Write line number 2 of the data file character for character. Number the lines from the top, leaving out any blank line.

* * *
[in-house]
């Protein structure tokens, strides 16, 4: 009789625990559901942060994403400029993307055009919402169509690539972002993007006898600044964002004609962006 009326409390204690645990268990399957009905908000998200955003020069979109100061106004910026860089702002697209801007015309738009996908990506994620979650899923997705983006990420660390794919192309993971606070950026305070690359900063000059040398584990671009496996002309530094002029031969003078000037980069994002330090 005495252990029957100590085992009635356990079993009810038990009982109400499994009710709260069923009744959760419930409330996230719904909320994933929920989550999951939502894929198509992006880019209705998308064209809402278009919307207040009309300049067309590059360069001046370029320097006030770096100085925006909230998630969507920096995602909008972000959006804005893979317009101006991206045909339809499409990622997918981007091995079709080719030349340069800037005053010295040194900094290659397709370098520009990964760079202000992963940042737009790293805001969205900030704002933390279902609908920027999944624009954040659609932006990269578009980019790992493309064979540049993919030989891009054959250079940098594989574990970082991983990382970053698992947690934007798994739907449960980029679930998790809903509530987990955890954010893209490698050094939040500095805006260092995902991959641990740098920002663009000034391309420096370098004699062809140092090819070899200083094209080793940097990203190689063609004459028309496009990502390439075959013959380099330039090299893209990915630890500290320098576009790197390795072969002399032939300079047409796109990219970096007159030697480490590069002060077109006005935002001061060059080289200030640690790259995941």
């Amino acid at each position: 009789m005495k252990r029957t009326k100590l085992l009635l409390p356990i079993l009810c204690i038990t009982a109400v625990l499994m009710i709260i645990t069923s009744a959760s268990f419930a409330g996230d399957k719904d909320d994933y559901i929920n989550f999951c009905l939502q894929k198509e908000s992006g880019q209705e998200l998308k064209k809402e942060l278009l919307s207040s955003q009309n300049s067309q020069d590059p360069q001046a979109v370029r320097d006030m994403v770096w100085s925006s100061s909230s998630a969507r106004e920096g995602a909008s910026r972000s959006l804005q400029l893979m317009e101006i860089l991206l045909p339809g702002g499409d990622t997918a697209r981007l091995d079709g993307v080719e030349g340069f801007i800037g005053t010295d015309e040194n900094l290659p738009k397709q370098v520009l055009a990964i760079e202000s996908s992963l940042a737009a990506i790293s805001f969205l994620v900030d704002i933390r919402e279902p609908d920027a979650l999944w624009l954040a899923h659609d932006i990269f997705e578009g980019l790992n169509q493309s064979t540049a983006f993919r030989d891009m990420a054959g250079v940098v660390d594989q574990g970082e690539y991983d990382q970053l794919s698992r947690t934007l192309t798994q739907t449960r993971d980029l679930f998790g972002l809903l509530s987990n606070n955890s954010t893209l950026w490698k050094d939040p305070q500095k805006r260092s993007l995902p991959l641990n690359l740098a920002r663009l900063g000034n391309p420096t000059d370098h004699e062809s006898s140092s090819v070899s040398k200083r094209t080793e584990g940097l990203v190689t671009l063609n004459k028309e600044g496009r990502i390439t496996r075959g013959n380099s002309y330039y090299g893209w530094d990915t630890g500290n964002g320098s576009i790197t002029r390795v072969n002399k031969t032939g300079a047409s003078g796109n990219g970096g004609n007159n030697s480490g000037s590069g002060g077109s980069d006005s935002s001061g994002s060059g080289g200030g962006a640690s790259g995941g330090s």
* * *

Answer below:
């Protein structure tokens, strides 16, 4: 009789625990559901942060994403400029993307055009919402169509690539972002993007006898600044964002004609962006 009326409390204690645990268990399957009905908000998200955003020069979109100061106004910026860089702002697209801007015309738009996908990506994620979650899923997705983006990420660390794919192309993971606070950026305070690359900063000059040398584990671009496996002309530094002029031969003078000037980069994002330090 005495252990029957100590085992009635356990079993009810038990009982109400499994009710709260069923009744959760419930409330996230719904909320994933929920989550999951939502894929198509992006880019209705998308064209809402278009919307207040009309300049067309590059360069001046370029320097006030770096100085925006909230998630969507920096995602909008972000959006804005893979317009101006991206045909339809499409990622997918981007091995079709080719030349340069800037005053010295040194900094290659397709370098520009990964760079202000992963940042737009790293805001969205900030704002933390279902609908920027999944624009954040659609932006990269578009980019790992493309064979540049993919030989891009054959250079940098594989574990970082991983990382970053698992947690934007798994739907449960980029679930998790809903509530987990955890954010893209490698050094939040500095805006260092995902991959641990740098920002663009000034391309420096370098004699062809140092090819070899200083094209080793940097990203190689063609004459028309496009990502390439075959013959380099330039090299893209990915630890500290320098576009790197390795072969002399032939300079047409796109990219970096007159030697480490590069002060077109006005935002001061060059080289200030640690790259995941």